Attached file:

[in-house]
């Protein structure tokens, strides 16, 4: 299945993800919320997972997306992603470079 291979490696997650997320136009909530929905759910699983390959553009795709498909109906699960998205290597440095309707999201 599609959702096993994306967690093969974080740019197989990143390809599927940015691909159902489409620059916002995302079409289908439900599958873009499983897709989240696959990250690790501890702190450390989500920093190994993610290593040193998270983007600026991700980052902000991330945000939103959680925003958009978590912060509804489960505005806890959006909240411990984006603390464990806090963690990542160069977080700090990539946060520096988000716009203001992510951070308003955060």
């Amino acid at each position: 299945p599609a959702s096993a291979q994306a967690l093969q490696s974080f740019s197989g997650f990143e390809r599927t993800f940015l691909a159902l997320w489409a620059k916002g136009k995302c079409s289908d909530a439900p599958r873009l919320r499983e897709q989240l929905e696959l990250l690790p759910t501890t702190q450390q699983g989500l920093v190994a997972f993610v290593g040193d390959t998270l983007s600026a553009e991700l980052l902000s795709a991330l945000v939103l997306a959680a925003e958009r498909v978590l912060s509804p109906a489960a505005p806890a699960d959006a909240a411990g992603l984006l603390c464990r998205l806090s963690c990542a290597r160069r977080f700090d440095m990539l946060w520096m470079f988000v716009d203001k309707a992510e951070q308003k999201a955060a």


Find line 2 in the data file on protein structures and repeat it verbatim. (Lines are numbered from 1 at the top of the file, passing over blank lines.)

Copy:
């Protein structure tokens, strides 16, 4: 299945993800919320997972997306992603470079 291979490696997650997320136009909530929905759910699983390959553009795709498909109906699960998205290597440095309707999201 599609959702096993994306967690093969974080740019197989990143390809599927940015691909159902489409620059916002995302079409289908439900599958873009499983897709989240696959990250690790501890702190450390989500920093190994993610290593040193998270983007600026991700980052902000991330945000939103959680925003958009978590912060509804489960505005806890959006909240411990984006603390464990806090963690990542160069977080700090990539946060520096988000716009203001992510951070308003955060």